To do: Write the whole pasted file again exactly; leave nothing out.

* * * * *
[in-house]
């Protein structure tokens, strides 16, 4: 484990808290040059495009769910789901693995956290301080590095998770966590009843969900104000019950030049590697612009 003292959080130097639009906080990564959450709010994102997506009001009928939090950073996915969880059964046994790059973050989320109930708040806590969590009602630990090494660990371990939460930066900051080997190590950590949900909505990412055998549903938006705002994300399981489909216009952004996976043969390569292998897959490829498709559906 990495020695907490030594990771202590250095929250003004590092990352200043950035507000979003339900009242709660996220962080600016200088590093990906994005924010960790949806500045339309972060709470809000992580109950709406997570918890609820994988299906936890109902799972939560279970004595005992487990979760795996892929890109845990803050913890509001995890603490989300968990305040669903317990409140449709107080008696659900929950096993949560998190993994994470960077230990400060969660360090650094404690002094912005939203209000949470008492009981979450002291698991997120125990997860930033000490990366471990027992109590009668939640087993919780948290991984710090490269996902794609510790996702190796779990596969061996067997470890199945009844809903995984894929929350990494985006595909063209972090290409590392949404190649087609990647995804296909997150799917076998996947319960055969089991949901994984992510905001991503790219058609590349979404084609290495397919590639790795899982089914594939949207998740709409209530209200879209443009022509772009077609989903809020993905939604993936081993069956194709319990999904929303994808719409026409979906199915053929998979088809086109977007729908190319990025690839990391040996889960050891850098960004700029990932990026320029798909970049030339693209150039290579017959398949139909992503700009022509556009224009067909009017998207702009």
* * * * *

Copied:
[in-house]
């Protein structure tokens, strides 16, 4: 484990808290040059495009769910789901693995956290301080590095998770966590009843969900104000019950030049590697612009 003292959080130097639009906080990564959450709010994102997506009001009928939090950073996915969880059964046994790059973050989320109930708040806590969590009602630990090494660990371990939460930066900051080997190590950590949900909505990412055998549903938006705002994300399981489909216009952004996976043969390569292998897959490829498709559906 990495020695907490030594990771202590250095929250003004590092990352200043950035507000979003339900009242709660996220962080600016200088590093990906994005924010960790949806500045339309972060709470809000992580109950709406997570918890609820994988299906936890109902799972939560279970004595005992487990979760795996892929890109845990803050913890509001995890603490989300968990305040669903317990409140449709107080008696659900929950096993949560998190993994994470960077230990400060969660360090650094404690002094912005939203209000949470008492009981979450002291698991997120125990997860930033000490990366471990027992109590009668939640087993919780948290991984710090490269996902794609510790996702190796779990596969061996067997470890199945009844809903995984894929929350990494985006595909063209972090290409590392949404190649087609990647995804296909997150799917076998996947319960055969089991949901994984992510905001991503790219058609590349979404084609290495397919590639790795899982089914594939949207998740709409209530209200879209443009022509772009077609989903809020993905939604993936081993069956194709319990999904929303994808719409026409979906199915053929998979088809086109977007729908190319990025690839990391040996889960050891850098960004700029990932990026320029798909970049030339693209150039290579017959398949139909992503700009022509556009224009067909009017998207702009």